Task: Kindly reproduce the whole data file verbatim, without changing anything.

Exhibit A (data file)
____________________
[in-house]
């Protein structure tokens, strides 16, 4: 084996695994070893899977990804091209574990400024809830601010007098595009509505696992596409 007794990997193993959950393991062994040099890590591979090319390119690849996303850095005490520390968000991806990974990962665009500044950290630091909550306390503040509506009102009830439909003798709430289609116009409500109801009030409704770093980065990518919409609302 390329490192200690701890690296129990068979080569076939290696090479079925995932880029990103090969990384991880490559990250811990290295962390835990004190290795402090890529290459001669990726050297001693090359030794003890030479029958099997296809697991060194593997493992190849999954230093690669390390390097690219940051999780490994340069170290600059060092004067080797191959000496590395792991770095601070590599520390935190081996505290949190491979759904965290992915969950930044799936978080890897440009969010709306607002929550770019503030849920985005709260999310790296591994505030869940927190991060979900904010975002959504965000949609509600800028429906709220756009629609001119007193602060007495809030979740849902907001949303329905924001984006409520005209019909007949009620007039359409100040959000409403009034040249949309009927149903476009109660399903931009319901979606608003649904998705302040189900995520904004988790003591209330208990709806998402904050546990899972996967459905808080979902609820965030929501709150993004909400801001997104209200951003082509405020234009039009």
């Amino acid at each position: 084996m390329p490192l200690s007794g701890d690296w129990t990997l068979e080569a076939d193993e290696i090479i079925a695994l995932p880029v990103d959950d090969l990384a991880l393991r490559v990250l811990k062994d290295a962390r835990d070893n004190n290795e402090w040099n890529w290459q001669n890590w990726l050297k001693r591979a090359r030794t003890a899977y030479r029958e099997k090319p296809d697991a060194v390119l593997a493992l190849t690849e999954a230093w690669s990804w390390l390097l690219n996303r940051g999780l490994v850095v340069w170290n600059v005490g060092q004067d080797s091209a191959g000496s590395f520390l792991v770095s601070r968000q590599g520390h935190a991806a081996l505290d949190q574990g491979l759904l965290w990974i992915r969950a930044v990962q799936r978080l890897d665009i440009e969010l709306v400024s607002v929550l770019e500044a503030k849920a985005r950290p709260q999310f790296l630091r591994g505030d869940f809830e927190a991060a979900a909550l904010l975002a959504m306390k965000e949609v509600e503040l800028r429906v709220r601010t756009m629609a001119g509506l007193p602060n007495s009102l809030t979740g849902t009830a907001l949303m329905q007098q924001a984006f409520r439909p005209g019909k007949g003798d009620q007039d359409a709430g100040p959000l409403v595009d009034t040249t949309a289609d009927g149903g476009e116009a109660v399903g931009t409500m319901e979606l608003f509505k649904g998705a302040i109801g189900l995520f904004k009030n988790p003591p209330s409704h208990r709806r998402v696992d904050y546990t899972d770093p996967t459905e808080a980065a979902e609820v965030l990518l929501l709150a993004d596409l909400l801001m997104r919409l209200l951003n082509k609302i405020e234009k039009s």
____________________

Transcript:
[in-house]
């Protein structure tokens, strides 16, 4: 084996695994070893899977990804091209574990400024809830601010007098595009509505696992596409 007794990997193993959950393991062994040099890590591979090319390119690849996303850095005490520390968000991806990974990962665009500044950290630091909550306390503040509506009102009830439909003798709430289609116009409500109801009030409704770093980065990518919409609302 390329490192200690701890690296129990068979080569076939290696090479079925995932880029990103090969990384991880490559990250811990290295962390835990004190290795402090890529290459001669990726050297001693090359030794003890030479029958099997296809697991060194593997493992190849999954230093690669390390390097690219940051999780490994340069170290600059060092004067080797191959000496590395792991770095601070590599520390935190081996505290949190491979759904965290992915969950930044799936978080890897440009969010709306607002929550770019503030849920985005709260999310790296591994505030869940927190991060979900904010975002959504965000949609509600800028429906709220756009629609001119007193602060007495809030979740849902907001949303329905924001984006409520005209019909007949009620007039359409100040959000409403009034040249949309009927149903476009109660399903931009319901979606608003649904998705302040189900995520904004988790003591209330208990709806998402904050546990899972996967459905808080979902609820965030929501709150993004909400801001997104209200951003082509405020234009039009």
């Amino acid at each position: 084996m390329p490192l200690s007794g701890d690296w129990t990997l068979e080569a076939d193993e290696i090479i079925a695994l995932p880029v990103d959950d090969l990384a991880l393991r490559v990250l811990k062994d290295a962390r835990d070893n004190n290795e402090w040099n890529w290459q001669n890590w990726l050297k001693r591979a090359r030794t003890a899977y030479r029958e099997k090319p296809d697991a060194v390119l593997a493992l190849t690849e999954a230093w690669s990804w390390l390097l690219n996303r940051g999780l490994v850095v340069w170290n600059v005490g060092q004067d080797s091209a191959g000496s590395f520390l792991v770095s601070r968000q590599g520390h935190a991806a081996l505290d949190q574990g491979l759904l965290w990974i992915r969950a930044v990962q799936r978080l890897d665009i440009e969010l709306v400024s607002v929550l770019e500044a503030k849920a985005r950290p709260q999310f790296l630091r591994g505030d869940f809830e927190a991060a979900a909550l904010l975002a959504m306390k965000e949609v509600e503040l800028r429906v709220r601010t756009m629609a001119g509506l007193p602060n007495s009102l809030t979740g849902t009830a907001l949303m329905q007098q924001a984006f409520r439909p005209g019909k007949g003798d009620q007039d359409a709430g100040p959000l409403v595009d009034t040249t949309a289609d009927g149903g476009e116009a109660v399903g931009t409500m319901e979606l608003f509505k649904g998705a302040i109801g189900l995520f904004k009030n988790p003591p209330s409704h208990r709806r998402v696992d904050y546990t899972d770093p996967t459905e808080a980065a979902e609820v965030l990518l929501l709150a993004d596409l909400l801001m997104r919409l209200l951003n082509k609302i405020e234009k039009s």